Cyberwarfare is the use of sophisticated cyber weapons (viruses, worms, trojans, etc.) by one nation-state to infiltrate, spy on, and disrupt critical infrastructure systems of another country. Most countries prepare for cyberwarfare digitally in the 21st century no differently than physical warfare. Wargames are practiced by each military organization focusing on both offensive and defensive capabilities. Cyber espionage is clandestinely conducted by most nation states with some receiving more attention than others for their prowess. Cyberwarfare is also practiced by terrorist groups aimed at furthering the specific goals.
In January of 2020 the Department of Homeland Security put out an alert notifying citizens of a potential cyber attacks from Iran. This followed heightened tensions between the US and Iran following a drone strike that took out a notorious Iranian military leader. Some cybersecurity experts put Iran’s cyberwarfare capabilities right behind Russian and China.
“Russia and China are Tier 1 cyber aggressors and very close behind them comes Iran, then North Korea. It is often difficult to distinguish between different countries in cyber terms as they probably use proxies in each other’s countries to mask the true originator. The U.S., U.K. and Israel are probably the West’s Tier 1 countries with sophisticated capabilities from both a defensive and offensive perspective.”
Iran has hacked numerous government websites, taken down servers of corporate targets, and broken into email accounts of people speaking out against their regime. Their actions seem to be geared toward cyber vandalism, but that doesn’t mean that they aren’t capable of something far more serious.
Experts regularly exchange ideas on Iran cyberwarfare capabilities. Christoper Krebs, head of the US’s Cybersecurity and Infrastructure Security Agency, warned about various scenarios his agency thinks is within Iran’s capability. He suggested Iran could take over our power grids and shut them down for days or weeks. The stock market could be hacked into, taken offline, or simply manipulated causing economic turmoil. Iran could take over water supply systems, leading to unsafe drinking water, or even hack into Tesla’s auto-drive feature to take over control of the vehicle. These may seem like exceptional hacking events, but increasingly cybersecurity researchers are showing them to be very possible. According to one DHS employee, “Iran is capable, at a minimum, of carrying out attacks with temporary disruptive effects against critical infrastructure in the United States.”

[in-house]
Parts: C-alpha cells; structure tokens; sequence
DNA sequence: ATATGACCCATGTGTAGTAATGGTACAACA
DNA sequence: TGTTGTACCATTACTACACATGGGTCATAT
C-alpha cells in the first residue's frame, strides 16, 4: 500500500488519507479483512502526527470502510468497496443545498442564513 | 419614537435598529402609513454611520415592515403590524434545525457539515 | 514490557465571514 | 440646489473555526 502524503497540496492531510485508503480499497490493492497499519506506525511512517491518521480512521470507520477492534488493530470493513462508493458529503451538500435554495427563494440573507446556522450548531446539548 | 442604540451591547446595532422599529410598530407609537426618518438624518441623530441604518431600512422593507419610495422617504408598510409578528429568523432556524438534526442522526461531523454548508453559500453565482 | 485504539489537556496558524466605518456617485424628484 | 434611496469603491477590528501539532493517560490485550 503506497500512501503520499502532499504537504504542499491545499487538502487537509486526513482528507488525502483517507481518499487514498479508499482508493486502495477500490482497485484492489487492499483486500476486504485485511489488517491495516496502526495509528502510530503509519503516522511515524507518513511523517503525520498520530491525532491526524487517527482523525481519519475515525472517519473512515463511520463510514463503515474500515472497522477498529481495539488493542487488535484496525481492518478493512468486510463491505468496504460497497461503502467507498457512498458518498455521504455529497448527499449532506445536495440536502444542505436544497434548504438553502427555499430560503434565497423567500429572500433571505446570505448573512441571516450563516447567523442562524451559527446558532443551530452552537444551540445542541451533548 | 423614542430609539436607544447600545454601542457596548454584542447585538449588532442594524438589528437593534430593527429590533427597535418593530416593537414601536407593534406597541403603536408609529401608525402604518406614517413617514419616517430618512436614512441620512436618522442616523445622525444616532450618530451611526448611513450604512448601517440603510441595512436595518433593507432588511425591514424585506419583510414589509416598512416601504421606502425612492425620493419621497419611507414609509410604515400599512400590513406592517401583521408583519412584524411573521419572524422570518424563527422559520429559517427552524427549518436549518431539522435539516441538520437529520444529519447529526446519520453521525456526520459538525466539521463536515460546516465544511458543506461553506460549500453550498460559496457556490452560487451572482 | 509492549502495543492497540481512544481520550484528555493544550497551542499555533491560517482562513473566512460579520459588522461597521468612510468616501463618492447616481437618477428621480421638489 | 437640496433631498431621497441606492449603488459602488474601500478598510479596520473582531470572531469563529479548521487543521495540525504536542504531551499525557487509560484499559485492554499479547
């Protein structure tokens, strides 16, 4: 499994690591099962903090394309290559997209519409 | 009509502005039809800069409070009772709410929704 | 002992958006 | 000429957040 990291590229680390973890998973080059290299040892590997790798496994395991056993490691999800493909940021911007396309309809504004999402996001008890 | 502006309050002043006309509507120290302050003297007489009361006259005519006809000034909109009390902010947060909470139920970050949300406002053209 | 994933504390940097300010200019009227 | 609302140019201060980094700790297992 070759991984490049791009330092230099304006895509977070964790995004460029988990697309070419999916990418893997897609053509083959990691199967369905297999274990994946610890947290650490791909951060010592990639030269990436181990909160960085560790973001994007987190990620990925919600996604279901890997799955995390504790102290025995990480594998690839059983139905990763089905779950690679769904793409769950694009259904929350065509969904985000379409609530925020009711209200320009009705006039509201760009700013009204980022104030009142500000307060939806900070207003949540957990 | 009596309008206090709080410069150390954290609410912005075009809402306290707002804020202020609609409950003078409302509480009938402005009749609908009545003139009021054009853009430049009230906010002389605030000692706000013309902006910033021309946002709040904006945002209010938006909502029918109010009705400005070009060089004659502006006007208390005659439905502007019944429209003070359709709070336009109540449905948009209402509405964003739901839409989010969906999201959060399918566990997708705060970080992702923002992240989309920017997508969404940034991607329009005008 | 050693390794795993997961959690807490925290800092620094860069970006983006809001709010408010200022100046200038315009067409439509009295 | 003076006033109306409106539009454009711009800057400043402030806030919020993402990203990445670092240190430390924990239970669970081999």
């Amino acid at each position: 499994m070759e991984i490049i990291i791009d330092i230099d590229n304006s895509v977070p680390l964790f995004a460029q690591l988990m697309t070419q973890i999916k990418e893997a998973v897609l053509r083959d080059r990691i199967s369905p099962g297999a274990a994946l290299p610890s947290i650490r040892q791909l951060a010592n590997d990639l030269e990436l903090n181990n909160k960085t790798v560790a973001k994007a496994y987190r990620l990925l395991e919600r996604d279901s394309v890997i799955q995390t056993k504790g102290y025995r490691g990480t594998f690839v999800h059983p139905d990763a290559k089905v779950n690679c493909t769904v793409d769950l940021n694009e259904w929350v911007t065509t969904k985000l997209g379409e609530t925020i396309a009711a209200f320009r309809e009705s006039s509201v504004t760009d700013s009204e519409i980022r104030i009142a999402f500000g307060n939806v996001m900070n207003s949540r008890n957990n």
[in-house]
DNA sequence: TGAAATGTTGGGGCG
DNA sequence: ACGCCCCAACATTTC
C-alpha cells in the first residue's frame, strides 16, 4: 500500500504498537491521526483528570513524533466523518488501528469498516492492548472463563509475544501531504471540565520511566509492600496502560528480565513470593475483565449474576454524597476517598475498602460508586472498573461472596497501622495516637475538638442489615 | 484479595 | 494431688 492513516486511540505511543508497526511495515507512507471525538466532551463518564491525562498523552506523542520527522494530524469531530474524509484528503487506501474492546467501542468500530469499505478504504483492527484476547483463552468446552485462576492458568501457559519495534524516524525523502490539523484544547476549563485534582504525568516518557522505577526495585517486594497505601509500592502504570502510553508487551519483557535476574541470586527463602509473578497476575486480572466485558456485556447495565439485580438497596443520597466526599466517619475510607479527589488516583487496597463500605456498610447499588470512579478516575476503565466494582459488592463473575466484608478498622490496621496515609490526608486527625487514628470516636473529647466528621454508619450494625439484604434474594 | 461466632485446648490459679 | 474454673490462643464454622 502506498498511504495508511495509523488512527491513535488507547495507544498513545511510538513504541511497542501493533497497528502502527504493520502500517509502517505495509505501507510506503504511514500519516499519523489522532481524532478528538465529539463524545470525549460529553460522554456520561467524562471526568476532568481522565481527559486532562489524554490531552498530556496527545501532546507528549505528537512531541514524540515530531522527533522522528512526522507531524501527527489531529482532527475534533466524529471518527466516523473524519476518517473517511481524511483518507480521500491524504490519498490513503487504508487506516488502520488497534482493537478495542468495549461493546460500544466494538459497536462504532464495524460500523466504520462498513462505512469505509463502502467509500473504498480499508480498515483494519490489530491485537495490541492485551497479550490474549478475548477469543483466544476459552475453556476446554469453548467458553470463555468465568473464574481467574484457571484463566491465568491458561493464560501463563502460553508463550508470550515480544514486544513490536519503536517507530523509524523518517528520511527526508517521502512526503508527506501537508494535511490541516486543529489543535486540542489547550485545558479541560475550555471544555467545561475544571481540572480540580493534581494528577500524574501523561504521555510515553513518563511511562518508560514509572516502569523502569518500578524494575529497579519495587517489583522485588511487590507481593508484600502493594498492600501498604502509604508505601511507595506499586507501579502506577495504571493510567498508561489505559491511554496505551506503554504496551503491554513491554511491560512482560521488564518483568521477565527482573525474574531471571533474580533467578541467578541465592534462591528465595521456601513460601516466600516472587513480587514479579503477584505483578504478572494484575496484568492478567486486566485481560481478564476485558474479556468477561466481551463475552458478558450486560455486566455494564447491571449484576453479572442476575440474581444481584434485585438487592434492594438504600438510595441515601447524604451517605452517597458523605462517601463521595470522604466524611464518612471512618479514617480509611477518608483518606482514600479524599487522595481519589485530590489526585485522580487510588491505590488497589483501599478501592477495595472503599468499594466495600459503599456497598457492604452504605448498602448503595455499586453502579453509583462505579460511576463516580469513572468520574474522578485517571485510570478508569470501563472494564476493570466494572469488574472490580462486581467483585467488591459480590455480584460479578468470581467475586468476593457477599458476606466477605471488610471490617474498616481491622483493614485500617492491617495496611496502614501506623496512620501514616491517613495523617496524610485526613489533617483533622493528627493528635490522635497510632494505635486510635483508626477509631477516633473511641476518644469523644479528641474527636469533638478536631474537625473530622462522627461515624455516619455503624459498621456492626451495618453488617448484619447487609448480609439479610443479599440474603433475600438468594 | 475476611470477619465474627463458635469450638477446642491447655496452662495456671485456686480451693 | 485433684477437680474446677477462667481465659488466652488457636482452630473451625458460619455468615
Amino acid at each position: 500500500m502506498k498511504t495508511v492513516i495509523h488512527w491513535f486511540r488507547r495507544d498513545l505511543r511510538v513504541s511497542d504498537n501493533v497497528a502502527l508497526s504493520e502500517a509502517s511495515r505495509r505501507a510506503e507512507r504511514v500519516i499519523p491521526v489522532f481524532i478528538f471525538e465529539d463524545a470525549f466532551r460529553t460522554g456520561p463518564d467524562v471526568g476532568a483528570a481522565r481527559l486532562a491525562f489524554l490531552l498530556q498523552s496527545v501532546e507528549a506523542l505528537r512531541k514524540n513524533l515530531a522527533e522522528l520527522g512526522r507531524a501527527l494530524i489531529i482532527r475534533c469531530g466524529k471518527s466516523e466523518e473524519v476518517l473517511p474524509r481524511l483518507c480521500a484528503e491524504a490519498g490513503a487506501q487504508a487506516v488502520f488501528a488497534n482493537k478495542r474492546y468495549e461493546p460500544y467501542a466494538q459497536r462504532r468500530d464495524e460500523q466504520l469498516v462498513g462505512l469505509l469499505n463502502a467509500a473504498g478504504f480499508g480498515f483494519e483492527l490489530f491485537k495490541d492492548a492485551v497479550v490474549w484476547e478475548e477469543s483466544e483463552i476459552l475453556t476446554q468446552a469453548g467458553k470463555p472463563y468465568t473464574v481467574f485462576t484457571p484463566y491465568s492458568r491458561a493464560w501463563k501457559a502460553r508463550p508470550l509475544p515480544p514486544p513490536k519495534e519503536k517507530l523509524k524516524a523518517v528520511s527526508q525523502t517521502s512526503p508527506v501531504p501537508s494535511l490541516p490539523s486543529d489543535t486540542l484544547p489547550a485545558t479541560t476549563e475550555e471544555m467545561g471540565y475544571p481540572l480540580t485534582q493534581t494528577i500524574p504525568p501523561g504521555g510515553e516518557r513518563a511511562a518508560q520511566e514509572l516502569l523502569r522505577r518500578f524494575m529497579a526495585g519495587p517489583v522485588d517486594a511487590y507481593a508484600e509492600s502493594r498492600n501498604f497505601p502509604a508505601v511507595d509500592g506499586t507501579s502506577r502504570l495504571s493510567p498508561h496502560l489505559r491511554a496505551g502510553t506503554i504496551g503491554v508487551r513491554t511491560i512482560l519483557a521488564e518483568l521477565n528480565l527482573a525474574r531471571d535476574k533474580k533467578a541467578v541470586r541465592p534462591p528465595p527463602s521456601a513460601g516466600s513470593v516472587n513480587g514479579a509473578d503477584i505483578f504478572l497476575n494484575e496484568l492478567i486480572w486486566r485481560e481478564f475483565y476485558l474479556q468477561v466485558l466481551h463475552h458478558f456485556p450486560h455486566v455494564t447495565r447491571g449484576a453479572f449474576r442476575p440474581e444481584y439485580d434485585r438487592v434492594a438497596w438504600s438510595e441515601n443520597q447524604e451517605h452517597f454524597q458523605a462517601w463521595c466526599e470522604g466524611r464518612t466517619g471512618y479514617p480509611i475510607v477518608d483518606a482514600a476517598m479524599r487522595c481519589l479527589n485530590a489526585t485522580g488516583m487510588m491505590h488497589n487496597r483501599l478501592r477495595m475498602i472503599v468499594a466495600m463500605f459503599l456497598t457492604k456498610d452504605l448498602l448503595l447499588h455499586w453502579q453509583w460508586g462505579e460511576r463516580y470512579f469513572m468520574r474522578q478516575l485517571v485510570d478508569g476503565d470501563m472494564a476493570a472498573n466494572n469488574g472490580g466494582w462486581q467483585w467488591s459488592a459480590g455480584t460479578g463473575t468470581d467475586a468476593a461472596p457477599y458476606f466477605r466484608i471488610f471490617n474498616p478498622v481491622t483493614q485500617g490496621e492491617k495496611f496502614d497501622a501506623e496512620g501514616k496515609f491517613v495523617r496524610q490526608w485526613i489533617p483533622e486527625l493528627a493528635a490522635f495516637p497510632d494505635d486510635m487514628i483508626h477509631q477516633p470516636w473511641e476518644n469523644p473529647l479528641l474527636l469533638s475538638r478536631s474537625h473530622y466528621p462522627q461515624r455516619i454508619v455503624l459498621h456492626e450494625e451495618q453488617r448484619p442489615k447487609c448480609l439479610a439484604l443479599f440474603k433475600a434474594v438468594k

Additional Reading: DHS Warns of Potential Cyber Attack from Iran
What does this mean for an SMB?
SMBs shouldn’t focus on Nation State attacks. However, the steps they take to prevent a breach at their SMB will provide a more difficult target for nation state attacks. SMBs ought to focus primarily on their employees taking simple measures to improve employee’s online security.
10 Steps every SMB should take to Protect themselves from Cyber Attacks:
- Implement the Principle of Least Privilege. Remove administrator rights from employees local Microsoft Windows workstations.
- Monitor computer systems with Network-based Intrusion Detection Systems to see where data is coming from, going to, and who accesses it.
- Implement Data Loss Prevention technologies on your email systems to spot critical and sensitive data leaving your business via email.
- Train employees on the cybersecurity best practices.
- Phish test employees to keep them vigilant in their inboxes.
- Govern staff with policies to guide behaviors and independent decision making.
- Regularly backup all your critical data using the 3-2-1 approach.
- Adopt a Password Manager for all employees.
- Enable two-factor authentication on all critical Internet enabled services.
- Buy enough Cyber Insurance to cover a catastrophic breach event.
Become more aware to become more secure.